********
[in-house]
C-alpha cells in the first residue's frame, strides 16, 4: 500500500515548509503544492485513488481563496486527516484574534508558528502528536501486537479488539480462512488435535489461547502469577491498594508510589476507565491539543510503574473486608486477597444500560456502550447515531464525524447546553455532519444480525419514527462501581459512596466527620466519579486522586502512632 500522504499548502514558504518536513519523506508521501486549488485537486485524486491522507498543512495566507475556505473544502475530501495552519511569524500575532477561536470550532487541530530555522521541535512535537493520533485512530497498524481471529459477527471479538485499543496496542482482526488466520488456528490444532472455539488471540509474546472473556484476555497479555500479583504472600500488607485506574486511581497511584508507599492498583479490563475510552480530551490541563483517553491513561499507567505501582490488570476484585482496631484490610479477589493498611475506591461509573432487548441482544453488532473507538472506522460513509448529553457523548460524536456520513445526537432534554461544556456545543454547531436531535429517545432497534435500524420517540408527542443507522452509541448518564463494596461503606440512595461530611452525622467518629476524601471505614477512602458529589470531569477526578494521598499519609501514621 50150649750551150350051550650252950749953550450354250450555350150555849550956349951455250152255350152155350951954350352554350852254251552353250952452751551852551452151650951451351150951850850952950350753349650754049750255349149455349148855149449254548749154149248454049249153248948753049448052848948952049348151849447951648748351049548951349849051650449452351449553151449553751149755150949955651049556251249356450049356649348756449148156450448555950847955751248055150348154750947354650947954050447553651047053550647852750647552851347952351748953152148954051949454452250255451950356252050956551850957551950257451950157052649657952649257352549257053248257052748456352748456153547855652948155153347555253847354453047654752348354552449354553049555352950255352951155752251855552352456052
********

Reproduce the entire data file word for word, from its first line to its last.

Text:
[in-house]
C-alpha cells in the first residue's frame, strides 16, 4: 500500500515548509503544492485513488481563496486527516484574534508558528502528536501486537479488539480462512488435535489461547502469577491498594508510589476507565491539543510503574473486608486477597444500560456502550447515531464525524447546553455532519444480525419514527462501581459512596466527620466519579486522586502512632 500522504499548502514558504518536513519523506508521501486549488485537486485524486491522507498543512495566507475556505473544502475530501495552519511569524500575532477561536470550532487541530530555522521541535512535537493520533485512530497498524481471529459477527471479538485499543496496542482482526488466520488456528490444532472455539488471540509474546472473556484476555497479555500479583504472600500488607485506574486511581497511584508507599492498583479490563475510552480530551490541563483517553491513561499507567505501582490488570476484585482496631484490610479477589493498611475506591461509573432487548441482544453488532473507538472506522460513509448529553457523548460524536456520513445526537432534554461544556456545543454547531436531535429517545432497534435500524420517540408527542443507522452509541448518564463494596461503606440512595461530611452525622467518629476524601471505614477512602458529589470531569477526578494521598499519609501514621 50150649750551150350051550650252950749953550450354250450555350150555849550956349951455250152255350152155350951954350352554350852254251552353250952452751551852551452151650951451351150951850850952950350753349650754049750255349149455349148855149449254548749154149248454049249153248948753049448052848948952049348151849447951648748351049548951349849051650449452351449553151449553751149755150949955651049556251249356450049356649348756449148156450448555950847955751248055150348154750947354650947954050447553651047053550647852750647552851347952351748953152148954051949454452250255451950356252050956551850957551950257451950157052649657952649257352549257053248257052748456352748456153547855652948155153347555253847354453047654752348354552449354553049555352950255352951155752251855552352456052